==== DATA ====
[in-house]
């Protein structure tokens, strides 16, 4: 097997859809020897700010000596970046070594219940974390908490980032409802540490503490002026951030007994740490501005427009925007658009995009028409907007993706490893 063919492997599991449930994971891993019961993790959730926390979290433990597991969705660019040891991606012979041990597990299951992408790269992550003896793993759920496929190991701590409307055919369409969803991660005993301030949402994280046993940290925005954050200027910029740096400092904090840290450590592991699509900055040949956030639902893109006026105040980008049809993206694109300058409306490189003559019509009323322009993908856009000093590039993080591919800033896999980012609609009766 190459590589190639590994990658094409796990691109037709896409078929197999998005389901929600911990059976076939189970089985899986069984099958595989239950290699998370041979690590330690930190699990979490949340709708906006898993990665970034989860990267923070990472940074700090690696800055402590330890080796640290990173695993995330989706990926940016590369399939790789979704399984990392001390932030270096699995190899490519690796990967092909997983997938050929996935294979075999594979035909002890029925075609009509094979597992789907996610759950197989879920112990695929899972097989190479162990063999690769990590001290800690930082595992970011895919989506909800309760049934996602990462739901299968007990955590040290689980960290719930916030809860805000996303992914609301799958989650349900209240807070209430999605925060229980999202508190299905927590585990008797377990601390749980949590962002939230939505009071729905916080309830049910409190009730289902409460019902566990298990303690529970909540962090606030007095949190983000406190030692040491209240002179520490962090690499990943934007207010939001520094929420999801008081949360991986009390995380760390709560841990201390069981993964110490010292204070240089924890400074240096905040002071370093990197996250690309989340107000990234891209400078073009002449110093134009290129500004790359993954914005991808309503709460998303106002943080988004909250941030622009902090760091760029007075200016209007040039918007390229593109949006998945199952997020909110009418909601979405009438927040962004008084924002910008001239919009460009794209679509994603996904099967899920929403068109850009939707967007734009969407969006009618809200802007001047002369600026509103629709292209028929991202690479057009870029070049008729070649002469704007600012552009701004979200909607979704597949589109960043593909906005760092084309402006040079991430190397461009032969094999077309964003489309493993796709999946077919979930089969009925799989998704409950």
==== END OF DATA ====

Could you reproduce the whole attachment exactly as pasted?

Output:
[in-house]
């Protein structure tokens, strides 16, 4: 097997859809020897700010000596970046070594219940974390908490980032409802540490503490002026951030007994740490501005427009925007658009995009028409907007993706490893 063919492997599991449930994971891993019961993790959730926390979290433990597991969705660019040891991606012979041990597990299951992408790269992550003896793993759920496929190991701590409307055919369409969803991660005993301030949402994280046993940290925005954050200027910029740096400092904090840290450590592991699509900055040949956030639902893109006026105040980008049809993206694109300058409306490189003559019509009323322009993908856009000093590039993080591919800033896999980012609609009766 190459590589190639590994990658094409796990691109037709896409078929197999998005389901929600911990059976076939189970089985899986069984099958595989239950290699998370041979690590330690930190699990979490949340709708906006898993990665970034989860990267923070990472940074700090690696800055402590330890080796640290990173695993995330989706990926940016590369399939790789979704399984990392001390932030270096699995190899490519690796990967092909997983997938050929996935294979075999594979035909002890029925075609009509094979597992789907996610759950197989879920112990695929899972097989190479162990063999690769990590001290800690930082595992970011895919989506909800309760049934996602990462739901299968007990955590040290689980960290719930916030809860805000996303992914609301799958989650349900209240807070209430999605925060229980999202508190299905927590585990008797377990601390749980949590962002939230939505009071729905916080309830049910409190009730289902409460019902566990298990303690529970909540962090606030007095949190983000406190030692040491209240002179520490962090690499990943934007207010939001520094929420999801008081949360991986009390995380760390709560841990201390069981993964110490010292204070240089924890400074240096905040002071370093990197996250690309989340107000990234891209400078073009002449110093134009290129500004790359993954914005991808309503709460998303106002943080988004909250941030622009902090760091760029007075200016209007040039918007390229593109949006998945199952997020909110009418909601979405009438927040962004008084924002910008001239919009460009794209679509994603996904099967899920929403068109850009939707967007734009969407969006009618809200802007001047002369600026509103629709292209028929991202690479057009870029070049008729070649002469704007600012552009701004979200909607979704597949589109960043593909906005760092084309402006040079991430190397461009032969094999077309964003489309493993796709999946077919979930089969009925799989998704409950």